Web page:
Nine years ago, I made the easiest decision (and most important) of my life.
I said “I do” to Bryan.
Well, actually I made the decision to marry him long before then, but it was official on Sept 17th.
This is yet another time for me to brag, folks. Fair warning.
It really was an easy decision. I knew Bryan was the only one for me. The best choice I could ever make. The best father I could ever ask for for our children.
Nine years later, it’s incredible everything we’ve gone through, and the love between us is infinitely stronger than on our wedding day. Didn’t think that was possible on that hot day in September all those years ago, but it’s true.
I can honestly say we’ve never had a major fight. Not one. Disagreements, sure. Tested each other’s patience, of course. But never a fight.
Respect is the foundation of our relationship, which is why I think we’ve never really fought. I value his opinion. He values mine. He tells me he’s proud of me, and I remind him every day how much I love him. He supports me even when I’m crazy, and tells me I’m beautiful even when I’m sick. He’s the one I go to when I don’t know what to do.
My Happy Place… with Bryan
He’s my happy place.
Here’s to my love. My inspiration. My boo:
Where does the time go? You’ve made my life so rich with love, so warm, and more than I could have ever hoped for.
I love you, Bryan. Happy Anniversary.
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I had to sit on this thought for the last week. I didn’t want to make any rash decisions on this, considering that I’ve worked five years (off and on) on my first manuscript. But last weekend I received another rejection on my full manuscript submission to a literary agent. I appreciated her thoughts on my work, and that she actually spent the time to personalize her rejection, inform why it didn’t work for her and gave me specific examples on what didn’t jive.
But it still hurt. A lot. No one likes to hear their first baby (granted, just a piece of literature) is unliked. The unpopular manuscript in class. But as I sit back and reread her rejection email over and over like a deranged mother, I realize it has a lot in common with another personalized rejection letter I received a few months ago from another agent. Both reference issues with voice and style (in one form or another). And any writer, or aspiring writer can tell you that’s not something that can be fixed overnight. Not even over a weekend or month. It can take some writers years to develop their voice. And that thought crushed my motivation.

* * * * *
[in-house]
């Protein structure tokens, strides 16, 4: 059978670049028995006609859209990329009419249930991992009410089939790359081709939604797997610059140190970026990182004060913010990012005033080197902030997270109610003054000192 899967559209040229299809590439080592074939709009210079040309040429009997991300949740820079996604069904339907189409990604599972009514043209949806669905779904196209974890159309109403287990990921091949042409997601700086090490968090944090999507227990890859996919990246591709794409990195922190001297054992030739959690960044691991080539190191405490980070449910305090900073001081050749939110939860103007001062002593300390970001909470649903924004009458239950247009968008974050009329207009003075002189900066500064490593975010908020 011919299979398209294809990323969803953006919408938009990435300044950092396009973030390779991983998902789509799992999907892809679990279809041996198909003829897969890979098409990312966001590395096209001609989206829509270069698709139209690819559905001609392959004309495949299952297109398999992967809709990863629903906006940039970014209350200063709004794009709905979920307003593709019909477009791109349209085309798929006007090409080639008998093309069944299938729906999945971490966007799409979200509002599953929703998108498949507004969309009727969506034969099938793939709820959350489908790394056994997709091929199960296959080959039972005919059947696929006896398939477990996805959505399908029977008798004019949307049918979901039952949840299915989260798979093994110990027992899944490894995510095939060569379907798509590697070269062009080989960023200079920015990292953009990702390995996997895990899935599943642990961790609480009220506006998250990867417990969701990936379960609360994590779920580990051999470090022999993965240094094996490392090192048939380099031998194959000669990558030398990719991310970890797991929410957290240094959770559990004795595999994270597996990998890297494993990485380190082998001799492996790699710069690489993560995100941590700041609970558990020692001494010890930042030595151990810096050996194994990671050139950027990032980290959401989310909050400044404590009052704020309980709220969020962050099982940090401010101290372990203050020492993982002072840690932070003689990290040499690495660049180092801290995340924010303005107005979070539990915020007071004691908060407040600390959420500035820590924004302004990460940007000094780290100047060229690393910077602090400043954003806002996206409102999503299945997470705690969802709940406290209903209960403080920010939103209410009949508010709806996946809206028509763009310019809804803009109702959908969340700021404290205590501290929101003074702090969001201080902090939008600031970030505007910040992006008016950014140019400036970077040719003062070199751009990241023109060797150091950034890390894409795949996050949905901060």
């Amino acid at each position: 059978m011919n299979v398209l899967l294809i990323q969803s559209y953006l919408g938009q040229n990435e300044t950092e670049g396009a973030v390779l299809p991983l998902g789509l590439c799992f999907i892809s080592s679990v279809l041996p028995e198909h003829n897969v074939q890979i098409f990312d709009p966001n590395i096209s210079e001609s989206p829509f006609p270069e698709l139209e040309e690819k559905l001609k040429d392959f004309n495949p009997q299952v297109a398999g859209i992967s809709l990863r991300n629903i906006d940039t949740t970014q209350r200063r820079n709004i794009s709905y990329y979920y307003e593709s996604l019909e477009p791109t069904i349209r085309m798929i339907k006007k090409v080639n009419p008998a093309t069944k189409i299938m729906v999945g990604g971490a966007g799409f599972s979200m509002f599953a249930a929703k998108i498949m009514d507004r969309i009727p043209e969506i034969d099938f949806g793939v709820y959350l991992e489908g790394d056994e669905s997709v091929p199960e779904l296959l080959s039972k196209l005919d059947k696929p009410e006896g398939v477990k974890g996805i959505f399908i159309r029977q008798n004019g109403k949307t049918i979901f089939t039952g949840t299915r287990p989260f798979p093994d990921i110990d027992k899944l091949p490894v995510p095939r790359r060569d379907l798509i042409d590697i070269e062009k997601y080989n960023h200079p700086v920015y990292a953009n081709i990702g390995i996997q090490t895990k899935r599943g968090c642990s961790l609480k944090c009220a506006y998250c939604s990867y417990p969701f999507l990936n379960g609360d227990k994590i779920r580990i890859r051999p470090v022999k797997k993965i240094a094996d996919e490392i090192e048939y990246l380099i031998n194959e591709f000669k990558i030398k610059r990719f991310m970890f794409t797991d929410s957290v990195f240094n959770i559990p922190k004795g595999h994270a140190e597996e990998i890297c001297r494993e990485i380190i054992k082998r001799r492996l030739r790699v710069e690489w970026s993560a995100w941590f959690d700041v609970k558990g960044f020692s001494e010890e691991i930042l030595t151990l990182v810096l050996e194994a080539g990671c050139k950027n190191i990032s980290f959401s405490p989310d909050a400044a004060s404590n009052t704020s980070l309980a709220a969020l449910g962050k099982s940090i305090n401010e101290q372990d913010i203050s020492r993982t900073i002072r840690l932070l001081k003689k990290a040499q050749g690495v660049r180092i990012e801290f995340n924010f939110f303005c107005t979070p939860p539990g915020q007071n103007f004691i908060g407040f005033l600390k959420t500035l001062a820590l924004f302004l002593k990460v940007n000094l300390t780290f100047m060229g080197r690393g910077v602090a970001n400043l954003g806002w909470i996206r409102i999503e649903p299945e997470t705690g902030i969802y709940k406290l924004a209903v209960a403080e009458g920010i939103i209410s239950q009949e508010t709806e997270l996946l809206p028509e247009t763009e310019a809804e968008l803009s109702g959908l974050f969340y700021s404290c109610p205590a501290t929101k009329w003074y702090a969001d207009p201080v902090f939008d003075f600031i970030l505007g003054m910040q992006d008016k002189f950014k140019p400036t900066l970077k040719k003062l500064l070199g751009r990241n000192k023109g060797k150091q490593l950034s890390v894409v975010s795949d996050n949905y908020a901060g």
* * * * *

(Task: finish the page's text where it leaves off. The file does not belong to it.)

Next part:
After spending five years on my first manuscript, and now I’m halfway through my second story, having to spend MORE years trying to develop my style and voice before acquiring an agent is the epitome of frustrating. So I’ve stewed over this for the last week, discussed it with my husband and perused the blog tours for more insight. And I believe I’ve come to a heart-breaking decision.
I need to shove my first baby in a drawer and let it alone. It has sung its final swan song.
Maybe down the road when I’m more experienced and have a more developed voice I can go back and rewrite it *gasping and sobbing at the thought of starting from a blank slate*. Maybe I’ll have a better chance with this second story I’m writing. I’m not too far into this manuscript that I can’t go back and fix some things relating to my voice.
I’m not being overly dramatic in my decision. Just two rejection notices and I give up on it? Absolutely not. This is after probably 40 rejections on this thing over the years (between publishers and agencies). I’ve given this manuscript a good run. The story is great, the plot is well-developed and I really like the characters. It was all about voice. Probably just sheer lack of experience in putting words onto a page. And that’s what hurts the most. That’s what a writer does. Puts words on a page. And if I’m having the biggest problems with that aspect, then what does that say about me as a writer?
My motto has always been to keep writing forward. And I will. But it’s been a little harder this week. After all, practice doesn’t make perfect. Perfect practice makes perfect. And if I’m practicing bad writing, that’s exactly what I’ll be: a bad writer. And I don’t handle failure well.
So here I go: keep pushing forward, no matter how much muck and sludge I have to plow through. Keep writing forward.